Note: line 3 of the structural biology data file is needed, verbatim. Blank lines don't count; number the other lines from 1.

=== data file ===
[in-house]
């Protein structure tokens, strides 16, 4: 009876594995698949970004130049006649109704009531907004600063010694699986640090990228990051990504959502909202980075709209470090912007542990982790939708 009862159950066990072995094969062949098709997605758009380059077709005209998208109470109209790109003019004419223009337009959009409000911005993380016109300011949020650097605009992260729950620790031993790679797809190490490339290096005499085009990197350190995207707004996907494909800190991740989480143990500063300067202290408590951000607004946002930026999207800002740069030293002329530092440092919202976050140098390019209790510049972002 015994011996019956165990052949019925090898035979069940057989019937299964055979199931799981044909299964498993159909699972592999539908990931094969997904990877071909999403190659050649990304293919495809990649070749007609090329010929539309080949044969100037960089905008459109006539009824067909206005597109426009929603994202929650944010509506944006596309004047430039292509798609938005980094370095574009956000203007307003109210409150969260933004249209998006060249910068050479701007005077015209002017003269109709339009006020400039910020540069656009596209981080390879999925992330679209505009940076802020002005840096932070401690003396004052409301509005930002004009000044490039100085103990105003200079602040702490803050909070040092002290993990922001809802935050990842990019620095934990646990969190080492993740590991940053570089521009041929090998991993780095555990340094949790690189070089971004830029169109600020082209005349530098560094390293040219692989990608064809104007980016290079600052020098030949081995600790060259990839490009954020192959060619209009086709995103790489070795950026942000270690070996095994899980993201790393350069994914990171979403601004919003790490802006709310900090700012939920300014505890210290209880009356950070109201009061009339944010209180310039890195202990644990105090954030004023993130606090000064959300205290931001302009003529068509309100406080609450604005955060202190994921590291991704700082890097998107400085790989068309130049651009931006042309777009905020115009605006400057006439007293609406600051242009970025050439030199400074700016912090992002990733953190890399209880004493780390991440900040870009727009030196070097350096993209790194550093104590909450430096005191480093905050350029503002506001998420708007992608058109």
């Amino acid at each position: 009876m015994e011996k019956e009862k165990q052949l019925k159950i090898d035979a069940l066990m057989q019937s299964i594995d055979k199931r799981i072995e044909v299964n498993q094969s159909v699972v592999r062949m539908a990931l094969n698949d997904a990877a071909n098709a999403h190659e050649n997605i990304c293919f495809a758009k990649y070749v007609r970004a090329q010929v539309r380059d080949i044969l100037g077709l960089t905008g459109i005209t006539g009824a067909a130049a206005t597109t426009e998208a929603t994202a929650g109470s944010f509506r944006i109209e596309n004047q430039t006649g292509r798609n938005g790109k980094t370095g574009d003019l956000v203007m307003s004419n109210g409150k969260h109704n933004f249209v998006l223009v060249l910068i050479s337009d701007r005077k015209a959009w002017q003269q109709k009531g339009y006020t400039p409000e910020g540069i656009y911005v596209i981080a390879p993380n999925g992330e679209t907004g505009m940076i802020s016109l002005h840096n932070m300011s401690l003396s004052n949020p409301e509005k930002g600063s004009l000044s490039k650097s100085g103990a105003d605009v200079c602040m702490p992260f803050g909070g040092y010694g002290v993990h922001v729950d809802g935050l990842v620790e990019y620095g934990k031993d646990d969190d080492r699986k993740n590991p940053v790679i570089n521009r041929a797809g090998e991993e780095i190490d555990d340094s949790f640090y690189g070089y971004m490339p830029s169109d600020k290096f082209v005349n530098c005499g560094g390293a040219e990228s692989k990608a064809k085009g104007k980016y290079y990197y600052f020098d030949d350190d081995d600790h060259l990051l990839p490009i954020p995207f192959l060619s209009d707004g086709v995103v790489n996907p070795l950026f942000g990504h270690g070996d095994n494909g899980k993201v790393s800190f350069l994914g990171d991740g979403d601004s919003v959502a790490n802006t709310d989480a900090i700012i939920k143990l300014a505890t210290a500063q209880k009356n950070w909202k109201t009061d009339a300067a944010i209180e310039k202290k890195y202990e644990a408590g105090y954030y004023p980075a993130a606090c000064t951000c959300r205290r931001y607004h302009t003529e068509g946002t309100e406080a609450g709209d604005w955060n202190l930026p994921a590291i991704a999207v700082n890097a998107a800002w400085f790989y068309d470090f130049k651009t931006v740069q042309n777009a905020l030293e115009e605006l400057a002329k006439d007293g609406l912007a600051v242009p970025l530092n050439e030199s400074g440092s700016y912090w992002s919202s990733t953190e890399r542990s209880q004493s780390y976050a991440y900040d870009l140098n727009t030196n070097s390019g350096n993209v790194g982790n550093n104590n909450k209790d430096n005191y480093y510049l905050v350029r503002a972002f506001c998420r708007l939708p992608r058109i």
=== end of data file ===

């Amino acid at each position: 009876m015994e011996k019956e009862k165990q052949l019925k159950i090898d035979a069940l066990m057989q019937s299964i594995d055979k199931r799981i072995e044909v299964n498993q094969s159909v699972v592999r062949m539908a990931l094969n698949d997904a990877a071909n098709a999403h190659e050649n997605i990304c293919f495809a758009k990649y070749v007609r970004a090329q010929v539309r380059d080949i044969l100037g077709l960089t905008g459109i005209t006539g009824a067909a130049a206005t597109t426009e998208a929603t994202a929650g109470s944010f509506r944006i109209e596309n004047q430039t006649g292509r798609n938005g790109k980094t370095g574009d003019l956000v203007m307003s004419n109210g409150k969260h109704n933004f249209v998006l223009v060249l910068i050479s337009d701007r005077k015209a959009w002017q003269q109709k009531g339009y006020t400039p409000e910020g540069i656009y911005v596209i981080a390879p993380n999925g992330e679209t907004g505009m940076i802020s016109l002005h840096n932070m300011s401690l003396s004052n949020p409301e509005k930002g600063s004009l000044s490039k650097s100085g103990a105003d605009v200079c602040m702490p992260f803050g909070g040092y010694g002290v993990h922001v729950d809802g935050l990842v620790e990019y620095g934990k031993d646990d969190d080492r699986k993740n590991p940053v790679i570089n521009r041929a797809g090998e991993e780095i190490d555990d340094s949790f640090y690189g070089y971004m490339p830029s169109d600020k290096f082209v005349n530098c005499g560094g390293a040219e990228s692989k990608a064809k085009g104007k980016y290079y990197y600052f020098d030949d350190d081995d600790h060259l990051l990839p490009i954020p995207f192959l060619s209009d707004g086709v995103v790489n996907p070795l950026f942000g990504h270690g070996d095994n494909g899980k993201v790393s800190f350069l994914g990171d991740g979403d601004s919003v959502a790490n802006t709310d989480a900090i700012i939920k143990l300014a505890t210290a500063q209880k009356n950070w909202k109201t009061d009339a300067a944010i209180e310039k202290k890195y202990e644990a408590g105090y954030y004023p980075a993130a606090c000064t951000c959300r205290r931001y607004h302009t003529e068509g946002t309100e406080a609450g709209d604005w955060n202190l930026p994921a590291i991704a999207v700082n890097a998107a800002w400085f790989y068309d470090f130049k651009t931006v740069q042309n777009a905020l030293e115009e605006l400057a002329k006439d007293g609406l912007a600051v242009p970025l530092n050439e030199s400074g440092s700016y912090w992002s919202s990733t953190e890399r542990s209880q004493s780390y976050a991440y900040d870009l140098n727009t030196n070097s390019g350096n993209v790194g982790n550093n104590n909450k209790d430096n005191y480093y510049l905050v350029r503002a972002f506001c998420r708007l939708p992608r058109i």